He didn't get where he is today by stealing somebody else's catchphrase.

Here comes another one...

When I started running at the beginning of the year, I never imagined that I’d be entering several running events, but here I was in Plymouth City Centre on a rainy Sunday morning. Sure, we’ve all got up for odd things at odd hours, but given my previous form this probably seemed a bit out of character. I’m here early on a Sunday morning to run of all things. That’s twice in the space of a month. What’s wrong with me?

After finishing last month’s Half-Marathon, I was desperate not to let things slide and started to hunt out other races, because Christmas is on the horizon. Christmas is an awful time for your body. You spend two weeks sat on your arse whilst being pelted with lardy food. Tasty it may be, but healthy it’s not. To prevent the rot setting in, I needed to look at some other races to motivate me and keep my fitness up through the winter.

The first of these was the Plymouth 10K, a relatively new race through the city-centre of Plymouth. According to the organisers of the race, there were approximately 1,800 entrants - or put another way, about 10% of Cardiff’s Half-Marathon entry. A smaller event it may be, but any race that promises “a big chunky medal” for finishers can’t be bad in my books - so I signed up approximately three weeks ago.

Training for this race was vastly different to running the half. I knew I could run 10K - a half-marathon’s double that. Unfortunately, what I couldn’t do was run it very quickly. To address that I focussed on speed-work, namely the process of getting used to running distances quicker. That’s been hard work, but nonetheless I’ve been gradually reducing my average time per kilometre. It’s resulted in me being able to consistently run a kilometre in under six minutes (or a mile in ~9 minutes).

I set up a training plan for the three weeks to the race, which predicted me a race time of 1hr, 1 minute and 57 seconds. I wondered if running in familiar territory would allow me to get that time lower still, but only race-day would tell. The weather before the event wasn’t great. On the morning of the race the rain was ever-present, with a biting cold wind to accompany it. Luckily, just thirty seconds into the start of the race the rain magically stopped and the clouds cleared. Huzzah!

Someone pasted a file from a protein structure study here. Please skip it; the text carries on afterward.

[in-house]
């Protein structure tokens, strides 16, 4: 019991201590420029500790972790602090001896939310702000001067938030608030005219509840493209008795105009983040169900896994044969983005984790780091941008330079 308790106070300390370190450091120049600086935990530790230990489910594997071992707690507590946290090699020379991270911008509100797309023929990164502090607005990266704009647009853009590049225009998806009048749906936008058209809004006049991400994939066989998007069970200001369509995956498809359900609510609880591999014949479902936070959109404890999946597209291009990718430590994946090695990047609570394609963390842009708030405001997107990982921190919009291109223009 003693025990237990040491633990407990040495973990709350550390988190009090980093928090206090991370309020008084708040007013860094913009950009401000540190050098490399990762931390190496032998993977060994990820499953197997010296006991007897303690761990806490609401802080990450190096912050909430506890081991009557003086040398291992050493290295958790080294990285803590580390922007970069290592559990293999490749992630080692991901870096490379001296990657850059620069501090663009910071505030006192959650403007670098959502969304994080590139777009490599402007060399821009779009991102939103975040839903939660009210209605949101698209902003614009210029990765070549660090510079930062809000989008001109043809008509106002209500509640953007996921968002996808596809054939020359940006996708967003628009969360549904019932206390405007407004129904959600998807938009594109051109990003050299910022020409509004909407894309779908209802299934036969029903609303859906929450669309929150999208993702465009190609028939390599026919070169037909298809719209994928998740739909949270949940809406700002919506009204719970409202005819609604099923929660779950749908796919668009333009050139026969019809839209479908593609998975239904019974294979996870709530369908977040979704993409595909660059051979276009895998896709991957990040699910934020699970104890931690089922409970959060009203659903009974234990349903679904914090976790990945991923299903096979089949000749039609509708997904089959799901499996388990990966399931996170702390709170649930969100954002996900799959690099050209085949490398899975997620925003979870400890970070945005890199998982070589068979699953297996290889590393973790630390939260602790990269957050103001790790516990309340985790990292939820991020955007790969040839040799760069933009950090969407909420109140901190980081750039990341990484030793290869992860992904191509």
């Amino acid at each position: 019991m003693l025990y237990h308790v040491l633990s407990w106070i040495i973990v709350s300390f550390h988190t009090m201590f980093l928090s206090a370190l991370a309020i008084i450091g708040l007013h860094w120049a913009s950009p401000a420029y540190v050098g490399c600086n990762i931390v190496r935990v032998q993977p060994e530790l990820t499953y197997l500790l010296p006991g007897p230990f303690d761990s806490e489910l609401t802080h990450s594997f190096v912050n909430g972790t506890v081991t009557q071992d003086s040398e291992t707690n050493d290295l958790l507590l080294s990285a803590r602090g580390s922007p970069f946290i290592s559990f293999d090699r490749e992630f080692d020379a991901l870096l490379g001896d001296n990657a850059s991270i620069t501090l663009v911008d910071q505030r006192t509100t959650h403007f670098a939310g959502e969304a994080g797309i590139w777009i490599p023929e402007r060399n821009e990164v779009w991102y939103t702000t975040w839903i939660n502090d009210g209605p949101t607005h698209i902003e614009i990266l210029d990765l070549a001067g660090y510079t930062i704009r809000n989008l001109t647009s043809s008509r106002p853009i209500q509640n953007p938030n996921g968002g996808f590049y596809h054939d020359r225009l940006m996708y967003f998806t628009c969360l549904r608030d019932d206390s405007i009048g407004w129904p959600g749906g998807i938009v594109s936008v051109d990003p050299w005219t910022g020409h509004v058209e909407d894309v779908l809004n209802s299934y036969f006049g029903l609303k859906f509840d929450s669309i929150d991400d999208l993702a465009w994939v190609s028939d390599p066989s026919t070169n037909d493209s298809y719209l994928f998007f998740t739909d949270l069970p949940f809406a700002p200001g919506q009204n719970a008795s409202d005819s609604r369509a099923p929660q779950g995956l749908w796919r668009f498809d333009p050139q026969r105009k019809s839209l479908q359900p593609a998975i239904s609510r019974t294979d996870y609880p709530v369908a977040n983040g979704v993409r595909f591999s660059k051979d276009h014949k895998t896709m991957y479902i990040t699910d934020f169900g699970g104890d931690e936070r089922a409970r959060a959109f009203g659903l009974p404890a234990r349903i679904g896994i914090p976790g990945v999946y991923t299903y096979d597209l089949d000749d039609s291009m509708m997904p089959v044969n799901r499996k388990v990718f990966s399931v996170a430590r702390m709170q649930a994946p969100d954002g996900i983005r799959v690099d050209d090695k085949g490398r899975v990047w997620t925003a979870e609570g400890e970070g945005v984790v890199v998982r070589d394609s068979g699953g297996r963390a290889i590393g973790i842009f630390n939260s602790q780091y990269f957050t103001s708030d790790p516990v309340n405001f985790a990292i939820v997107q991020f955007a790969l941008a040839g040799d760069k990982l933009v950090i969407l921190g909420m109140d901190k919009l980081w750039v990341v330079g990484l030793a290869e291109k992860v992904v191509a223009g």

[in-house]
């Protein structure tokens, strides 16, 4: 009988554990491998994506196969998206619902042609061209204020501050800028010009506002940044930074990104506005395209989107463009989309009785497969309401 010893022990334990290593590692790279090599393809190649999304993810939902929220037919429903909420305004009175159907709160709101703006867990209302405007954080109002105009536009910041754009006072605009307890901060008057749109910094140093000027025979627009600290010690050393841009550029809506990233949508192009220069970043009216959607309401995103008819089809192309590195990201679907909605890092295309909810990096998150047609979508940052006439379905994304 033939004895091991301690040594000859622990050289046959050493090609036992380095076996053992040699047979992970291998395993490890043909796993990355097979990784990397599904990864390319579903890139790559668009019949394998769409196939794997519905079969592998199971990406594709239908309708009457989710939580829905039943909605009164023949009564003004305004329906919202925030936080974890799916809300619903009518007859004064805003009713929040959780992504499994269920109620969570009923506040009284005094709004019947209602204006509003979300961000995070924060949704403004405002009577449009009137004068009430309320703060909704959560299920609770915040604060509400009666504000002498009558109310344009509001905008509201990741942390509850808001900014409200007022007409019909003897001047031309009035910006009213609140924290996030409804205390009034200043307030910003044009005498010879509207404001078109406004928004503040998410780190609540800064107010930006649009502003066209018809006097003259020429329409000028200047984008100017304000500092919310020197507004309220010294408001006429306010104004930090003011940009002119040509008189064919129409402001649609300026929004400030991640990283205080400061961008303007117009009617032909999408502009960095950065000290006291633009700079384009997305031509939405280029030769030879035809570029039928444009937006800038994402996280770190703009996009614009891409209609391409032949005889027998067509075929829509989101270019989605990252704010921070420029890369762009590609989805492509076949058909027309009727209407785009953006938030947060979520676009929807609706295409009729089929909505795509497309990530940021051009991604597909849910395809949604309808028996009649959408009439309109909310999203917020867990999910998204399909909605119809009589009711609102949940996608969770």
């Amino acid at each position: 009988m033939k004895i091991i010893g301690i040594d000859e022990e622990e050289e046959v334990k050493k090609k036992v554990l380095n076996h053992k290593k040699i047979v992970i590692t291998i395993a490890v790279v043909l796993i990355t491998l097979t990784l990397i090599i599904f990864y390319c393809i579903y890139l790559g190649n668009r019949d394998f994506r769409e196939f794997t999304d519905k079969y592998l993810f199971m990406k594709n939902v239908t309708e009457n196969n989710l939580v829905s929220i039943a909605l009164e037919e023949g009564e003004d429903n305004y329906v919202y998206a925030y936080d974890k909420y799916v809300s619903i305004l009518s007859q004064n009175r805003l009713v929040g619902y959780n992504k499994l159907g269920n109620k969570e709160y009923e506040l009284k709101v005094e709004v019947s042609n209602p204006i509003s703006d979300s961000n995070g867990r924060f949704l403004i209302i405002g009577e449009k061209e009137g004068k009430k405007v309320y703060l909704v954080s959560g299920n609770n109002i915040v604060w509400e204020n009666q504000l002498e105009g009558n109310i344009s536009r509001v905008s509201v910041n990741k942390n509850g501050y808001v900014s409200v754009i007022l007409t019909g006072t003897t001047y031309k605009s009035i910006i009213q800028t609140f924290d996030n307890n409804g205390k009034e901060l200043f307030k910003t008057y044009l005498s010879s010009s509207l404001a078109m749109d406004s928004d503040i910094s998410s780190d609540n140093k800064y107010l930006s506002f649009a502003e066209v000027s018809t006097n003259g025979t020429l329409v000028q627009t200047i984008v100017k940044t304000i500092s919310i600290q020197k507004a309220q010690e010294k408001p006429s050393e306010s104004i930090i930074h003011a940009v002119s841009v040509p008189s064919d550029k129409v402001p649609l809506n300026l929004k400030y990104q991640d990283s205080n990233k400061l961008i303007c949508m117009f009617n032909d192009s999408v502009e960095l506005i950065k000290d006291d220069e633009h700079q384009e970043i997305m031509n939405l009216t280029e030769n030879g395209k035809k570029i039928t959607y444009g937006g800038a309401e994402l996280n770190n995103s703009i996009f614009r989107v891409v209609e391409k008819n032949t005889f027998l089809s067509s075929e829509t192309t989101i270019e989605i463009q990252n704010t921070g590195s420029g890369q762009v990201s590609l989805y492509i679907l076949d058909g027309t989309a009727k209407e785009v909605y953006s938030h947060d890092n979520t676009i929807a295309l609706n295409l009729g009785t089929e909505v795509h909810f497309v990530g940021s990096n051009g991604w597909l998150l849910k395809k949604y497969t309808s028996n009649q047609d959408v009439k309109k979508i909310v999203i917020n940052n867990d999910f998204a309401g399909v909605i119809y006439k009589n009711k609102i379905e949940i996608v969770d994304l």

The course was largely divided into two groups - those that would finish in over an hour and those that would finish in less. Forever the optimist, I waited as part of the second group, but soon found that I was having to make my way past a considerable amount of "traffic" until the pace settled down.

The kilometers zipped past fairly promptly. My Nike+ was telling me my pace was under 6:00 per KM and I was feeling quite optimistic, even if I was pushing myself harder than I had for my previous run. Due to the nature of the course, I'd not long passed the first water station at about 3 - 4KM and  saw the race leader coming towards me on the other side of the road. In the 20-ish minutes it had taken me to get that far, he was well on his way to the home straight. I still find that amazing. He finished in just over 31 minutes.

As for me, well, I continued to push myself. As a n00b at this running malarky, I tend to rely a bit on my Nike+ info to tell me my pace. Unfortunately, it seemed to get a bit out of sync with reality, meaning that I'd not entirely run as fast as I'd thought. However, when I crossed the line I'd still put in a respectable time - 1hr and 16 seconds. This was faster than my training plan predicted, but it still irks me somewhat. Finishing just seventeen seconds quicker would've resulted in me getting an "under the hour" time. 

Not to worry, though - I’ve still got a chunky medal.


But to top it all, the event’s given me the will to enter a few more races and improve my time further. There's the Plympton 10K in January and I'll be entering the Plymouth Half-Marathon in April. As the year comes to an end, perhaps I will call myself a runner after all.
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